Access Bank’s successful $1bn Eurobond paves way for others
The successful issuance of $1 billion Eurobond by Access Bank Plc has paved the way for other banks to approach the market ahead of the November 2021 effective date for banks to commence the implementation of Basel III guidelines, some investment analysts have said.
Although there are other ways the banks can raise capital such as equity financing, investment and securities, the success recorded of the Access Bank Eurobond issuance shows that other lenders may go that route.
“I am aware some other banks are coming to the market”, said Johnson Chukwu, managing director/CEO, Cowry Asset Management Limited.
Access Bank on Friday issued an additional $500 million tier-1 Eurobond, two weeks after the bank issued the first $500 million Eurobond, which was oversubscribed by 200 percent at $1.6bn on its order book.
Samuel Sule, acting CEO, Nigeria, Renaissance Capital, said: “The success of this transaction highlights Access Bank’s solid credit story and sets a strong benchmark for Additional Tier 1 issues from Nigerian banks.”
Ayokunle Olubunmi, head, financial institutions ratings, Agusto and Co Limited, however, thinks other banks may not issue Eurobond except those that have matured Eurobond.
“Access Bank’s first issue ($500,000) is mainly to refinance the matured Eurobond while the second issue ($500,000) is to shore up the capital base”, he said.
The bank noted that the additional tier 1 Eurobond which was issued under its medium-term note programme was “Basel III compliant perpetual non-call 5.25-year subordinated Note to be listed on the London Stock Exchange.”
Basel III, which is alternatively referred to as the Third Basel Accord or Basel Standards, is part of the continuing effort to enhance the international banking regulatory framework, according to Investopedia.
It specifically builds on the Basel I and Basel II documents in a campaign to improve the banking sector’s ability to deal with financial stress, improve risk management, and promote transparency. On a more granular level, Basel III seeks to strengthen the resilience of individual banks in order to reduce the risk of system-wide shocks and prevent future economic meltdowns.
Commenting on the transaction, the group managing director of the bank, Herbert Wigwe stated: “At Access Bank, we remain fully committed to the execution of our vision to become the ‘World’s Most Respected African Bank.”
According to Wigwe, the success of the transaction, which he said was the first in the Nigerian banking industry and the first of its kind in Africa outside of South Africa, would significantly enhance the bank’s tier 1 and total capital ratios ahead of Basel III implementation in Nigeria.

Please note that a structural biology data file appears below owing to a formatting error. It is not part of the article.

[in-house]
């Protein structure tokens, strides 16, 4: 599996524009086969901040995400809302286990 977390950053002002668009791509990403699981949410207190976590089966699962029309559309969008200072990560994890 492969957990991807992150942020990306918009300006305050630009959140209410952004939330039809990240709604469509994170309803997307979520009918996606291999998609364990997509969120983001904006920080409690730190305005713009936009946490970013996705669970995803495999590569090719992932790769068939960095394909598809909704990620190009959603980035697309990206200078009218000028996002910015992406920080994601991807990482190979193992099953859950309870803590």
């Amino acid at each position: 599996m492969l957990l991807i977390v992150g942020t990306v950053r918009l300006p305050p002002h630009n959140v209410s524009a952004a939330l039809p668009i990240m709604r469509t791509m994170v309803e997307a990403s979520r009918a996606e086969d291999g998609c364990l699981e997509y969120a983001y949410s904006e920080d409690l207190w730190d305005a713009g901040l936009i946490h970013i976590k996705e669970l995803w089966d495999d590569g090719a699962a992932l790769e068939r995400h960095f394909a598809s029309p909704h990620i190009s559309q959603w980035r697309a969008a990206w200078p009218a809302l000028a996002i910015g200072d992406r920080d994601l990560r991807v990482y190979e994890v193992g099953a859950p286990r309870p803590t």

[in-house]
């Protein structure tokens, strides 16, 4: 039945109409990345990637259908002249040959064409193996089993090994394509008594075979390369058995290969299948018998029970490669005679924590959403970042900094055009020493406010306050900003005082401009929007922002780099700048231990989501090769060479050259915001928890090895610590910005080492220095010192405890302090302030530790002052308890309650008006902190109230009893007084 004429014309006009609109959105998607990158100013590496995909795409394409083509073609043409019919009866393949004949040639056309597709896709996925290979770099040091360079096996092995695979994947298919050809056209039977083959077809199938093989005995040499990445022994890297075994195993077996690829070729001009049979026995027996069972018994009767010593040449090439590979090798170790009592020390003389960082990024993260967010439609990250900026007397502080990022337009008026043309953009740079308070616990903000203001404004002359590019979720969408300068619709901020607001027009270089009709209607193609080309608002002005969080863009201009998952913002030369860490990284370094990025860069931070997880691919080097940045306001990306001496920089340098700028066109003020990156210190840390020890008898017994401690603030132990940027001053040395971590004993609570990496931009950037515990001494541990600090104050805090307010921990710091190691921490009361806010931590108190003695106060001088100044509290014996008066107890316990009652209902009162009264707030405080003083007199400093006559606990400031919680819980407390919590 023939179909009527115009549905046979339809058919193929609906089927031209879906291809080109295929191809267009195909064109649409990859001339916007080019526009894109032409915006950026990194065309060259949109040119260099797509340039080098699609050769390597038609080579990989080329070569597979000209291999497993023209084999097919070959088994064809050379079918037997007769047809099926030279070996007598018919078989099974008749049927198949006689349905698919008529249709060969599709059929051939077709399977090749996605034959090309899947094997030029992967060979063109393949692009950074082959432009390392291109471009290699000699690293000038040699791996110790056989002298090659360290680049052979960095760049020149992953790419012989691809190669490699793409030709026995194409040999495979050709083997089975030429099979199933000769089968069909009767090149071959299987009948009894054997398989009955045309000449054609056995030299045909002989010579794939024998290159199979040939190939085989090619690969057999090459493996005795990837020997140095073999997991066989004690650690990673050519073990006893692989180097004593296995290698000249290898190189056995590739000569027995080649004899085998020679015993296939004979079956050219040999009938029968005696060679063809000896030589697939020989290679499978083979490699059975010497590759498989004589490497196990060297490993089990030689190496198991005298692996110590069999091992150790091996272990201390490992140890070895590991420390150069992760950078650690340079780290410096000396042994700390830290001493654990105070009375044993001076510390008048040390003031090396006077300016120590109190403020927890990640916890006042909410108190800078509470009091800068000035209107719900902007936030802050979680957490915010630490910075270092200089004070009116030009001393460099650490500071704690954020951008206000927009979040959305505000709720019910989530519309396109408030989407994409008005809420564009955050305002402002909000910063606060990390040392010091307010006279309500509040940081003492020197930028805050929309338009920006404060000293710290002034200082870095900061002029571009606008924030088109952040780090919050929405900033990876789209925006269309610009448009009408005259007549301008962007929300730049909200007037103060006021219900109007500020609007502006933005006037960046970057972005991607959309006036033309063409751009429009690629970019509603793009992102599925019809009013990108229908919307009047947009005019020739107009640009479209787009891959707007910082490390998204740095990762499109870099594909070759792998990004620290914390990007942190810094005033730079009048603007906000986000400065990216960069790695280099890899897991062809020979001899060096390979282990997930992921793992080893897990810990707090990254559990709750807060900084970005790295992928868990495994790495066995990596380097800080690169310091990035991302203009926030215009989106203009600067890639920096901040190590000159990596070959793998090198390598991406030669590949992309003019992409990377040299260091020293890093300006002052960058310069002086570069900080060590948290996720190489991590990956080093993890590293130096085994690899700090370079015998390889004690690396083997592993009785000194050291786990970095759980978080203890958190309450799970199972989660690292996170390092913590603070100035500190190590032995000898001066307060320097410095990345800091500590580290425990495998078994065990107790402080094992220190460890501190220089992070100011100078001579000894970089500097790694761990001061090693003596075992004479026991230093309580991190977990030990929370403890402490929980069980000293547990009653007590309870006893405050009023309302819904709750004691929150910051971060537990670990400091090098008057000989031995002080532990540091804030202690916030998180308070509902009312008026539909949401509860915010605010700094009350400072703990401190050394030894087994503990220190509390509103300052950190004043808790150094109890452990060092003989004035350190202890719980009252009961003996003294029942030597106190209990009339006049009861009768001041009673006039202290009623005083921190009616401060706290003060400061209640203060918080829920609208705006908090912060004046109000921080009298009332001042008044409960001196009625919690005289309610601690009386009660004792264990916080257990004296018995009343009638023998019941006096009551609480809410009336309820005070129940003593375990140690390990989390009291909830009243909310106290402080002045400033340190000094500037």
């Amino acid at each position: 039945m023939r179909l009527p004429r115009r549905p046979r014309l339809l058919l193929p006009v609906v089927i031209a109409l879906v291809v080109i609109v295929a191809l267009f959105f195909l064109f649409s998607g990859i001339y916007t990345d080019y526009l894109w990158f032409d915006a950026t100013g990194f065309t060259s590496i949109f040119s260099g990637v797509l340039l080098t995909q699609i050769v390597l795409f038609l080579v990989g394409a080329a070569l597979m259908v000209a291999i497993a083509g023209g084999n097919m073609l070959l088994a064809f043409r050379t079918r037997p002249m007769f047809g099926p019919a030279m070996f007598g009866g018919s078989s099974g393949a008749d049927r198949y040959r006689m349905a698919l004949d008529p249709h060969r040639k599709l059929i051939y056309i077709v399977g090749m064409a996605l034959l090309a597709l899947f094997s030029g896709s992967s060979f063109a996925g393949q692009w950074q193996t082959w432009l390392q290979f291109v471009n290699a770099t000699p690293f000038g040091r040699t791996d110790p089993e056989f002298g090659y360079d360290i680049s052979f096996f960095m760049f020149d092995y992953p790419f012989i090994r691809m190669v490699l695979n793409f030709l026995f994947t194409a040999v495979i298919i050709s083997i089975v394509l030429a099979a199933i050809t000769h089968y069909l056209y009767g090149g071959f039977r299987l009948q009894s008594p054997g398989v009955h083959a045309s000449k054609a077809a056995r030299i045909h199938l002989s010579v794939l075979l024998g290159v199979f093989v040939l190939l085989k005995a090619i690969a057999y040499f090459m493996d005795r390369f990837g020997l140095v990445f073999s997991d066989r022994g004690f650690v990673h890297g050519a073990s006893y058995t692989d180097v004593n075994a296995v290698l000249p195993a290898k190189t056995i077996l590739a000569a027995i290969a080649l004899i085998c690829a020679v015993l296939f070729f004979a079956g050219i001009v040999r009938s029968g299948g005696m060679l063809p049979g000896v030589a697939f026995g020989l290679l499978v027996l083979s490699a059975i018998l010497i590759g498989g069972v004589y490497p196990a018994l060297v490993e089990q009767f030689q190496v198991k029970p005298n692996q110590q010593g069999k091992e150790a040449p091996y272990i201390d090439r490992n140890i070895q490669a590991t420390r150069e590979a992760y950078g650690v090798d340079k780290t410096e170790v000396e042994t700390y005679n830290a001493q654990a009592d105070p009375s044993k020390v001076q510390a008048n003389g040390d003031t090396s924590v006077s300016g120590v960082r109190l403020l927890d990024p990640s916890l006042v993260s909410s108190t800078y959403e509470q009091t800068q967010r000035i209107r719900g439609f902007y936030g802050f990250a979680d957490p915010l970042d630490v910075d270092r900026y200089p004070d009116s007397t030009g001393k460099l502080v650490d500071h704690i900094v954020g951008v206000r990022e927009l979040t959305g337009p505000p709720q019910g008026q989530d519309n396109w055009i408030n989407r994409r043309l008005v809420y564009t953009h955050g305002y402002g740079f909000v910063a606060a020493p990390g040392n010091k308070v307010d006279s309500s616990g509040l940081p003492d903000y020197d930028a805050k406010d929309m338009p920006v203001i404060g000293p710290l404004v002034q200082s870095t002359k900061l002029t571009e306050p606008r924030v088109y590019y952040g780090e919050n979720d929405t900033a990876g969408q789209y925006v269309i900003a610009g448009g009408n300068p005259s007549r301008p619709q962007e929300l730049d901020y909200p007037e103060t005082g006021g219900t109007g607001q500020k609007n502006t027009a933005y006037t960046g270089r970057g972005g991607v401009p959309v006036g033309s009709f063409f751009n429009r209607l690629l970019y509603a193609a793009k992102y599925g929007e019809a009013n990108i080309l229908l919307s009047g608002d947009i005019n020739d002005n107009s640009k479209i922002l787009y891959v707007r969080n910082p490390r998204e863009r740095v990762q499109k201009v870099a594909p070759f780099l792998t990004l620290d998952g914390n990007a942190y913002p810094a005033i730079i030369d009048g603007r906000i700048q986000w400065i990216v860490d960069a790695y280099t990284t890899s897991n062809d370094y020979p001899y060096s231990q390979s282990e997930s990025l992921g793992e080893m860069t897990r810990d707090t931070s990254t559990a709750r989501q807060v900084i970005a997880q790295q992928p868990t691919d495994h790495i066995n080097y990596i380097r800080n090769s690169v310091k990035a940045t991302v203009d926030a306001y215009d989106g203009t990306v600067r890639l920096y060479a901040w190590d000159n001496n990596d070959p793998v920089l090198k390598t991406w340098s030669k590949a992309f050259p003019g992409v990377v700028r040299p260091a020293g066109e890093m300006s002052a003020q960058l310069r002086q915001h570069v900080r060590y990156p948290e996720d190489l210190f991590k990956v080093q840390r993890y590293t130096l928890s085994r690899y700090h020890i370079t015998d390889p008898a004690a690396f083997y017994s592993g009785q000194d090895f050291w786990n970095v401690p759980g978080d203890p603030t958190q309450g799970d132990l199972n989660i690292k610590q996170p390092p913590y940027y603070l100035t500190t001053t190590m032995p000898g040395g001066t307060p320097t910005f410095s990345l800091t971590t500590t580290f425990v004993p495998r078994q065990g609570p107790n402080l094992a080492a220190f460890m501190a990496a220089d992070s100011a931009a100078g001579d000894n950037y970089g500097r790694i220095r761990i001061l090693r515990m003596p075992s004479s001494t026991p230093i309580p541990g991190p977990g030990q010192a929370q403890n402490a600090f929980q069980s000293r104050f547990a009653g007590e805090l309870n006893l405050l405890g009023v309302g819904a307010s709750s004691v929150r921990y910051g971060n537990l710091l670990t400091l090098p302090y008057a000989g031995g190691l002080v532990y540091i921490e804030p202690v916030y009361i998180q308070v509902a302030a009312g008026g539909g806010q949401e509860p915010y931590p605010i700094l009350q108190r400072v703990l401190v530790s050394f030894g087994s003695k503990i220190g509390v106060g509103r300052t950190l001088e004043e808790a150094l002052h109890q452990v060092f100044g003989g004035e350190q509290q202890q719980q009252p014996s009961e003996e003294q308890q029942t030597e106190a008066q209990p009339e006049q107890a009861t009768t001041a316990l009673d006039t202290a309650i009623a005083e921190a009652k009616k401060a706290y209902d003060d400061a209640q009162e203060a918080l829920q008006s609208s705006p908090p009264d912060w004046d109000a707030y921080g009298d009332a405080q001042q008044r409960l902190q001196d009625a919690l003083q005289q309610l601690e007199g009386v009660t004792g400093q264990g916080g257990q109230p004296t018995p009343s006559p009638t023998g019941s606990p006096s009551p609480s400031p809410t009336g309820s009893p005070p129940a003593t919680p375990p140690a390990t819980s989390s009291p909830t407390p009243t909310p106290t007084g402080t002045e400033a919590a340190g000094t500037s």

Additionally, the bank boss said the fresh capital would provide room for significant growth through ongoing execution of the bank’s strategic objectives.
Renaissance Capital, a leading emerging and frontier markets investment bank, on September 30, 2021, in the capacity of Joint Lead Manager and Bookrunner, successfully completed Access Bank Plc’s $500mn additional Tier 1 Eurobond offering.
This Basel III-based USD-denominated PerpNC5.25 Regulation S/144A Additional Tier 1 bond was priced at 9.125 percent, which implies an optimal premium to Access Bank’s earlier launched senior bond issue and is in line with comparable AT1 issues from the broader Central and Eastern Europe Middle East and Africa (CEEMEA) region. The bond issue was placed as part of a broad $1.5bn funding programme.
The offering enjoyed strong investor demand, highlighting the positive perception of the bank’s credit story and the management’s clear strategy. Regulatory approvals allowed Access Bank to comfortably tap markets for a benchmark $500 million AT1 transaction – the first from a Nigerian bank.
According to Sule, acting CEO, Nigeria, Renaissance Capital, the success recorded by Access Bank sets a strong benchmark for Additional Tier 1 issues from Nigerian banks. “Renaissance Capital is pleased to have been a part of this concerted effort to deepen the Nigerian capital markets and support economic growth,” he said.
The Central Bank of Nigeria (CBN) on September 11, 2020 said it would commence a phased implementation of Basel III standards and revise the existing Basel II guidelines on Regulatory Capital and Supervisory Review Process in 2020/2021 fiscal years.
In a letter to all banks dated September 2, 2021, the CBN said the implementation of the guidelines would commence with a parallel run effective from November 2021 for an initial period of six months, which may be extended by another three months, subject to milestones achieved in the supervisory expectations.
Africa’s biggest economy’s banking sector regulator said it had completed the development of guidelines for Basel Ill implementation by banks in 2020. However, due to the outbreak of the COVID-19 pandemic, the implementation was suspended to minimize the regulatory compliance burden on the banks.
The letter signed by Haruna Mustafa, director banking supervision, stated that all banks are to submit monthly returns not later than five working days after the end of the preceding month, with effect from November 2021.
During the parallel run, the Basel III guidelines shall operate concurrently alongside the existing Basel II guidelines, also subject to the successful conclusion of the parallel run, the Basel Ill Guidelines shall become fully effective, the letter said.
“Finally, all banks are to note that capital add-on will be introduced in a phased manner as part of the overall supervisory process of Pillar II assessment to enhance better risk management practices and better align their capital with their risk profiles,” the letter reads.
This is to reduce the risk of a build-up of excessive leverage in the banking system and provide a safeguard against excessive concentration